I have had students using their blogs for sharing their reading, giving book reviews, and having group "discussions" online.
Here are some different things I have tried:
1. Have students keep a blog, posing as a famous individual in American history. As students researched a person, they posted topics or events in their lives. Other people shared comments and asked questions, to which they had to reply, thus requiring more research. The kids added photos, movies, and sound clips.
2. When I was absent, I posted an assignment for the day on my blog. Students had to post a comment to me when they completed the task, or shared information that I requested. Being able to monitor this from anywhere allowed me to quickly see who followed directions and who didn't. Prizes the next day for those who completed the task!
3. On my blog, I posted the link to a Content Partner calendar (i.e. ReadWriteThink Calendar Activities, ScienceNetLinks Calendar, EDSITEment! Calendar). I asked students to find the date they were born (didn't matter the year), indentify an event that took place on that date, and provide the link to the information. They were very excited about finding out the whats, whys, and whos about their birthday!
4. This weekend I am traveling to Austin and will not be in school on Friday. I am going to create a post that will tell where I am, but I'm looking for some fun stuff to do while I'm in Austin, Texas. Students will use search skills and find interesting things for me to see or do. They'll have to tell me what it is, a link for information, and tell me about how far it is from where I am (University of Texas campus.)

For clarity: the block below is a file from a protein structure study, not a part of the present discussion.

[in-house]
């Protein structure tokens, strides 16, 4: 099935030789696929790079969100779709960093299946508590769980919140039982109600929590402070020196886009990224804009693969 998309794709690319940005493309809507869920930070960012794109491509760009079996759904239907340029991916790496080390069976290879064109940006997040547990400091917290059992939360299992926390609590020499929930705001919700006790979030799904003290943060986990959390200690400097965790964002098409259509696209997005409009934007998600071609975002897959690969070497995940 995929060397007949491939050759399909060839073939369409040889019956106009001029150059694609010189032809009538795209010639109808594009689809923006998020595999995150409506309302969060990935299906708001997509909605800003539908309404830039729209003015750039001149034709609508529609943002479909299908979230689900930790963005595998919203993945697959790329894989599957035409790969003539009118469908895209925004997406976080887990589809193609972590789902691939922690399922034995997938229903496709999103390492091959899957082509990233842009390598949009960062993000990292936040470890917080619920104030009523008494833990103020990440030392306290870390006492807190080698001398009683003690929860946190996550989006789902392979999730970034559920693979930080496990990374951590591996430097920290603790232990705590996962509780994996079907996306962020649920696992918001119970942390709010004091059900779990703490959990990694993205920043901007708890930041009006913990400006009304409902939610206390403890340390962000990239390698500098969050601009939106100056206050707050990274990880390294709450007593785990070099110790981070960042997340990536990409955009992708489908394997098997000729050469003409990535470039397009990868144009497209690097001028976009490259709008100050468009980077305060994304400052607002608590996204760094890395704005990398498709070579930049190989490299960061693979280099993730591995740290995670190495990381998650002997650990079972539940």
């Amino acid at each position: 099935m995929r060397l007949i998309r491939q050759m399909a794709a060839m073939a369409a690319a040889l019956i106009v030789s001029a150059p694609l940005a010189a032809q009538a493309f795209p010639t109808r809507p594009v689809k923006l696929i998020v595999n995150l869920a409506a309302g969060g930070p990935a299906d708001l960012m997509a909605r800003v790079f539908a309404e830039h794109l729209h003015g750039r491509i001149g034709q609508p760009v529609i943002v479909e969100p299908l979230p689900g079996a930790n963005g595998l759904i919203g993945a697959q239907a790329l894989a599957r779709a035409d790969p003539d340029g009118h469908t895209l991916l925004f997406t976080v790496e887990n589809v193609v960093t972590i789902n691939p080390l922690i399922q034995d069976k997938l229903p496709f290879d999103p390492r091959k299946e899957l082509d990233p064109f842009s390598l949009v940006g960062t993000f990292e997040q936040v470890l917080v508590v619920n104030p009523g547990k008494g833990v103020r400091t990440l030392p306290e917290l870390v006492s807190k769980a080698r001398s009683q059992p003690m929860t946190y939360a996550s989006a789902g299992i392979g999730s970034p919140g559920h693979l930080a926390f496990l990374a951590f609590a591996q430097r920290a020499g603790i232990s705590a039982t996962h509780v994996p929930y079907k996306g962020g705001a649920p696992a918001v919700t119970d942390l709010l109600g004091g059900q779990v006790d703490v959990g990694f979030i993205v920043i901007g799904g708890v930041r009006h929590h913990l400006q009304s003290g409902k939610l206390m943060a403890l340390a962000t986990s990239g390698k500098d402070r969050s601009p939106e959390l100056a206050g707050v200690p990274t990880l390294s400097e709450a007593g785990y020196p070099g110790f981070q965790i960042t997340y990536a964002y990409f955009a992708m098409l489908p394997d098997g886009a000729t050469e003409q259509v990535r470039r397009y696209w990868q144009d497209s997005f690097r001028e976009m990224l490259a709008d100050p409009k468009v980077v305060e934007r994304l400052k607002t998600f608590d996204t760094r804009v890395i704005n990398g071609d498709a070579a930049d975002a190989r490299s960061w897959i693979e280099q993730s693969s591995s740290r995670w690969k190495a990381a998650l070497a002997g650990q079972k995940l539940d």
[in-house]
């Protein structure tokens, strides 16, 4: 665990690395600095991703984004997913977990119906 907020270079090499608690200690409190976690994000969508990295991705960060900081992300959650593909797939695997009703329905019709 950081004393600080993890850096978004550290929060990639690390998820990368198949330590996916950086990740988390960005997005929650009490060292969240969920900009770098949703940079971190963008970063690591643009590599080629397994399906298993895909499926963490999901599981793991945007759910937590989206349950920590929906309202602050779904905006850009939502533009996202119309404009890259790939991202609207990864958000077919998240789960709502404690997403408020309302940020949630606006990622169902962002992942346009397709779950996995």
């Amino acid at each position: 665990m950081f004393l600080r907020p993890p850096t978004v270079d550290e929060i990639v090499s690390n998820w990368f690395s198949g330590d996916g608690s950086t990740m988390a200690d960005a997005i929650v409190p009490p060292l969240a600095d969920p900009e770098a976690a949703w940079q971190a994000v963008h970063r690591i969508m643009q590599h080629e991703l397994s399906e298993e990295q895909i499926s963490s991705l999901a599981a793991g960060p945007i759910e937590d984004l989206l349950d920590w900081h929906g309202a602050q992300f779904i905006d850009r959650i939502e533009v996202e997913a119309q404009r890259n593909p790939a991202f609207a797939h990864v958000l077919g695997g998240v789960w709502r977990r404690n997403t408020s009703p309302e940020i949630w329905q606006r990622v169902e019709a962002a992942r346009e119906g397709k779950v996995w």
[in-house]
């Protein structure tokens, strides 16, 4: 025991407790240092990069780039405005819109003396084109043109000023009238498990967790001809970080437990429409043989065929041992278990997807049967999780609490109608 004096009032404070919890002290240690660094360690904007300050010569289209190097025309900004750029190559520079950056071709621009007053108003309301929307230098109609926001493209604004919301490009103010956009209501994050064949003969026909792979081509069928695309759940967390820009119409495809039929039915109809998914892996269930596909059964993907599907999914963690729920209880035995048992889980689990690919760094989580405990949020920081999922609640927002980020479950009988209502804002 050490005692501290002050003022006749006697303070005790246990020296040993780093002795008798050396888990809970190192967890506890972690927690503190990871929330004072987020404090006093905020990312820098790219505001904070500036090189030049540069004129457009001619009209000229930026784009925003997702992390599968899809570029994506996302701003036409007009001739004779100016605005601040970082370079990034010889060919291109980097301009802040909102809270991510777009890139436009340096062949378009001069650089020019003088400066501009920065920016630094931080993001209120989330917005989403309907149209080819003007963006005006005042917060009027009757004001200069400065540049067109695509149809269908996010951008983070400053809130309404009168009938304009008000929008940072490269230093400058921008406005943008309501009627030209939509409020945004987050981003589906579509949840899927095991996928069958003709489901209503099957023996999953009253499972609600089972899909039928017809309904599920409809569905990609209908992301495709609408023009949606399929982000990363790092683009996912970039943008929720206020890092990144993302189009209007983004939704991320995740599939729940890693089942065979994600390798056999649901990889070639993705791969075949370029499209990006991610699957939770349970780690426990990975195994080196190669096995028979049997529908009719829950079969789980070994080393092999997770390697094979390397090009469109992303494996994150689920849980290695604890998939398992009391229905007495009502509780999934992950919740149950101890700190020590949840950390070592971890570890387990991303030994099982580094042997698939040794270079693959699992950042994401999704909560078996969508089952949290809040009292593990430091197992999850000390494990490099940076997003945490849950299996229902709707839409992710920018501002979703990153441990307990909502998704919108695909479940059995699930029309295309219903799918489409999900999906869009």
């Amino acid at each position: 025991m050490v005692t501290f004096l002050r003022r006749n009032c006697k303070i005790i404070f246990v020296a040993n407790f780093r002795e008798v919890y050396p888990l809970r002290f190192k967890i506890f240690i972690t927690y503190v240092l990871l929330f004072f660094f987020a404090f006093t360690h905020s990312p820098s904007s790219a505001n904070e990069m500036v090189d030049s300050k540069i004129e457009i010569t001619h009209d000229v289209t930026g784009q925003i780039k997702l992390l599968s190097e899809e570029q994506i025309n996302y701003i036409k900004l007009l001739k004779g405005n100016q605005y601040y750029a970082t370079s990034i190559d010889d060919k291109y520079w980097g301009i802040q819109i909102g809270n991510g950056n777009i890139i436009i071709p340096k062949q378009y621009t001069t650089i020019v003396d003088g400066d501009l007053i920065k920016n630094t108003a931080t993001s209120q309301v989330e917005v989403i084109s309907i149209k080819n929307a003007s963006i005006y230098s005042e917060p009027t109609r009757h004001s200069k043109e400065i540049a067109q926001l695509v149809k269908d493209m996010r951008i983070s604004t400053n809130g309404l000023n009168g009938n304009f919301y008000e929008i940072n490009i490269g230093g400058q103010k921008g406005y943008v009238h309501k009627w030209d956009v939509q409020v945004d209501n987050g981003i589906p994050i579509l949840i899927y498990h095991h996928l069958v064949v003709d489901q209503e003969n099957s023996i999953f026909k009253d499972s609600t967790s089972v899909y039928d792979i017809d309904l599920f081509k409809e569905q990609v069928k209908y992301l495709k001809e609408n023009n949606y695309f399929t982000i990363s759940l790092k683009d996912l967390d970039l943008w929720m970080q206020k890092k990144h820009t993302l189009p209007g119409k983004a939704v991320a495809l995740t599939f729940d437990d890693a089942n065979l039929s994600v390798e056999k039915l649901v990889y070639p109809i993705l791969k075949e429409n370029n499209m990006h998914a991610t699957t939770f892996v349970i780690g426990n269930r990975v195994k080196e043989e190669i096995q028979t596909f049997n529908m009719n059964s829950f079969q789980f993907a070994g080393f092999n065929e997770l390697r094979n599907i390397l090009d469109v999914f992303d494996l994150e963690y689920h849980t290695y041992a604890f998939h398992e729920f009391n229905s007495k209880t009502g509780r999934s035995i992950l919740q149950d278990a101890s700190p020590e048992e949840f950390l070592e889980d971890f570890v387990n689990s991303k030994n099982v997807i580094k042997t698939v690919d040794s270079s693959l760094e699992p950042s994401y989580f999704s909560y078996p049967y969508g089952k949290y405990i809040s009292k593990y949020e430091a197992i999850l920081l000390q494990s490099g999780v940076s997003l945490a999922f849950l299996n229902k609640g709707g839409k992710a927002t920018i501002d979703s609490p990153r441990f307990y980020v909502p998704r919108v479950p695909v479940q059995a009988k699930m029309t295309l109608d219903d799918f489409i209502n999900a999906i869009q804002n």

I know these aren't the traditional examples that we think of as blogs, but Kidblog.org is such an easy tool, that all of us are having a great time playing and learning with it!
I love your examples, Colleen. I used to do something similar to #1 with older students responding as if they were an individual in American history to younger students who were reading about these famous Americans. You are right, it all requires a lot of research to offer authentic responses. We used email but the blog is a great resource for today's students.
I do like that you are able to stay in touch with your students through blogging even on the road. I'm sure they take great pride in writing to you too.
I just stumbled on kidblog.org and have already created a class with a couple of students names (before I even read your blog). It seems easy and very kid-friendly. I love your ideas! One of the 4th grade teachers wanted to use blogging with her students during the summer so that they can report their summer reading instead of sending postcards back and forth. This will work perfectly for her! I feel better knowing that you like kidblog.org as well!